Havala Olson Taylor Pye, United States Environmental Protection Agency (US EPA)
Organic aerosol is a significant component of PM2.5 and is an increasing fraction of the total in many locations. Organic aerosol is largely secondary in nature and forms from the gas to particle conversion of low volatility or semi-soluble species. In the southeast US, monoterpene oxidation is responsible for half of the total organic particulate matter in summer. In this work, we examine multiple ways in which nitrogen oxides (NOx) affect the efficiency with which monoterpenes are converted to PM2.5. First, we explore prompt, first-generation unimolecular autoxidation reactions. Using ambient observations downwind of Atlanta, an explicit mechanism, and CMAQ model calculations, we show that reductions in oxidants that come with reducing NOx allow for reductions in PM2.5 from first generation autoxidation. Second, we expand the detailed explicit mechanism to understand how first vs second generation monoterpene chemistry leading to PM2.5 changes as a function of NOx. Third, we estimate the degree to which semi-volatile and semi-soluble organic nitrates contribute to PM2.5 via heterogeneous reaction. Overall, we predict a positive coupling between anthropogenic NOx and regional biogenic SOA from monoterpene oxidation pathways implying that NOx emission controls should reduce organic PM2.5 from monoterpenes.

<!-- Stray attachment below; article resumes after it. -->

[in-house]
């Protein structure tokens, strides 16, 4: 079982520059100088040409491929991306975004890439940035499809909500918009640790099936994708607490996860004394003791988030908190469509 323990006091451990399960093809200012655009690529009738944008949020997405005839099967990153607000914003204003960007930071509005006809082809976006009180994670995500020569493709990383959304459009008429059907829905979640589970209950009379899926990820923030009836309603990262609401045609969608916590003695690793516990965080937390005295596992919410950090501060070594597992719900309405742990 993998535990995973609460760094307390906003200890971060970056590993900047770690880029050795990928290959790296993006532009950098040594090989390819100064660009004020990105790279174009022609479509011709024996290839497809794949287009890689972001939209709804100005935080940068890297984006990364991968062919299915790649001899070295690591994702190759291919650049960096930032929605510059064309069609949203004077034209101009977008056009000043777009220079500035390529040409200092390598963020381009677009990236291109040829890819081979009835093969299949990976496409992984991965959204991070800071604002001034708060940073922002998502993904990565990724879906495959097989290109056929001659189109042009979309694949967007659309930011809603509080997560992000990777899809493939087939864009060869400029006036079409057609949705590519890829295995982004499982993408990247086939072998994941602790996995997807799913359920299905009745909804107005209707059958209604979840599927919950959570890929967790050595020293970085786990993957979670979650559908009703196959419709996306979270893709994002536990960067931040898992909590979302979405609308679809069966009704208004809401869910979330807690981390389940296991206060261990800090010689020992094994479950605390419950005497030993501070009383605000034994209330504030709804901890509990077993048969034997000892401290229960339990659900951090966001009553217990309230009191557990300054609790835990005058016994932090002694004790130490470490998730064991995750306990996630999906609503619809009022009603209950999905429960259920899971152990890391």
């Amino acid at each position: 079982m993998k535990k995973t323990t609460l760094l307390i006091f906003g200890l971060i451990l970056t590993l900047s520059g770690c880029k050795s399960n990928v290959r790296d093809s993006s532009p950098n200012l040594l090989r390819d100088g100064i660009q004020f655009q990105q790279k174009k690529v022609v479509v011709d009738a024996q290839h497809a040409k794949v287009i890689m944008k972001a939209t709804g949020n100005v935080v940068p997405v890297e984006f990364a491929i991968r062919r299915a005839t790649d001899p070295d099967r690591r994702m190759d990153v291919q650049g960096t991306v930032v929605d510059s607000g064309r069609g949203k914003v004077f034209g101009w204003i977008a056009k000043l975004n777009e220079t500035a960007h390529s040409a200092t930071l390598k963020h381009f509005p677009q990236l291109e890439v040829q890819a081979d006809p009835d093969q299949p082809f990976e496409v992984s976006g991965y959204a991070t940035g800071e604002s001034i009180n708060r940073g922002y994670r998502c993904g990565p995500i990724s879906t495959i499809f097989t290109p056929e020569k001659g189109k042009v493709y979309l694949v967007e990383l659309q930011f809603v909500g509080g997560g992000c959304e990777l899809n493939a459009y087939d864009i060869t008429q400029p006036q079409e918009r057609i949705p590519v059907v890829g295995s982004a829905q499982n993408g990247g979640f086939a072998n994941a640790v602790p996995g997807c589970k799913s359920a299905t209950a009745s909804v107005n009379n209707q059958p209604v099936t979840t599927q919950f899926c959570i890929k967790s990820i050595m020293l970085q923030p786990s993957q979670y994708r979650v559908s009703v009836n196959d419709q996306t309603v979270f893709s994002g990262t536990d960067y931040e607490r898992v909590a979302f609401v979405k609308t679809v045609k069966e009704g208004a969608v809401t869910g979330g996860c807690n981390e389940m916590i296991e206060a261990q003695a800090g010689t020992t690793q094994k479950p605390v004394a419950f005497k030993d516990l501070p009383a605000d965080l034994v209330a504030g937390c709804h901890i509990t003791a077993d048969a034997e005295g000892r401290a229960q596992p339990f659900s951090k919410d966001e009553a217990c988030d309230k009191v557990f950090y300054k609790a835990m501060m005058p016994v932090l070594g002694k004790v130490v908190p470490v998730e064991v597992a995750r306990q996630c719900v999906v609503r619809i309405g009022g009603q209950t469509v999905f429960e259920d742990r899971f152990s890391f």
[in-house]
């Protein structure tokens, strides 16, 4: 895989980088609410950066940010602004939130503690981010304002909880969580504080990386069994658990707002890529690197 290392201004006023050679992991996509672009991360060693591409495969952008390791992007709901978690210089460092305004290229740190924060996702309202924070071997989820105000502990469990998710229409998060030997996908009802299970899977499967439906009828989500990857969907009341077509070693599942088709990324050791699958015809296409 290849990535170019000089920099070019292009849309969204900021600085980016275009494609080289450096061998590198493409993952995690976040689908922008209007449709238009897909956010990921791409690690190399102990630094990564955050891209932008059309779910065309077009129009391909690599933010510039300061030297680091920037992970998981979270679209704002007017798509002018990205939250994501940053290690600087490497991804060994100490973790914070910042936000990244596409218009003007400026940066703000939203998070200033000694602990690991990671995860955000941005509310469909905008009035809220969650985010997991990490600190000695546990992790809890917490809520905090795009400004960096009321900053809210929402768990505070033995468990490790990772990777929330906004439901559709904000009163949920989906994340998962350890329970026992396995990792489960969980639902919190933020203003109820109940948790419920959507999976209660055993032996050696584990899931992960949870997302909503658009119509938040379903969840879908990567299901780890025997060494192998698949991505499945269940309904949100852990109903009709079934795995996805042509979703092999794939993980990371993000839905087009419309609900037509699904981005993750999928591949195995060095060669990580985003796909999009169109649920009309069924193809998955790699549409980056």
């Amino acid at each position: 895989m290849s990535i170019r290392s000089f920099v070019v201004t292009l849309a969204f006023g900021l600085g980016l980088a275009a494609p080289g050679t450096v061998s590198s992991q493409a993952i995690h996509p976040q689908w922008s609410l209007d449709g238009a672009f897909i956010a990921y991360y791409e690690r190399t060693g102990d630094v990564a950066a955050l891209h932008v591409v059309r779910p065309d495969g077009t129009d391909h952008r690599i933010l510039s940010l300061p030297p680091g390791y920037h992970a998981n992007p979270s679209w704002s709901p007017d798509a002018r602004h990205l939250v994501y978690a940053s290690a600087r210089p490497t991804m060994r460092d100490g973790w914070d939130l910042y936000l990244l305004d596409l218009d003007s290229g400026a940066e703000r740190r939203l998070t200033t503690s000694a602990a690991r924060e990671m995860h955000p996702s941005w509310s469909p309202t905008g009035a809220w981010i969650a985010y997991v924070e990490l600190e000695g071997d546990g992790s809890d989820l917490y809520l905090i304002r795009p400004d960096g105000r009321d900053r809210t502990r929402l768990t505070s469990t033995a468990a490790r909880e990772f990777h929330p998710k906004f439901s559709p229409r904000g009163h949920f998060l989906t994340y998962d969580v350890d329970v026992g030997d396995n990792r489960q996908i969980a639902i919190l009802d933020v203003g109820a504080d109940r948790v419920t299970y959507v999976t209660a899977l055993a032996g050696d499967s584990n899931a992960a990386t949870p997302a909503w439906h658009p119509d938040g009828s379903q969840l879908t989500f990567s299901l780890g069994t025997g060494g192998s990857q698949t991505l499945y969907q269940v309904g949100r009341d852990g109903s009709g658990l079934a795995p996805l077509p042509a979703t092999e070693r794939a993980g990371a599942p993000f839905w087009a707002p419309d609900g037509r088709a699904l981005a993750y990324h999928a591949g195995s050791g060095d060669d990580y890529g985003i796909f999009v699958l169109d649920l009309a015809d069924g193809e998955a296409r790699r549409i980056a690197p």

Kelvin Bates and Viral Shah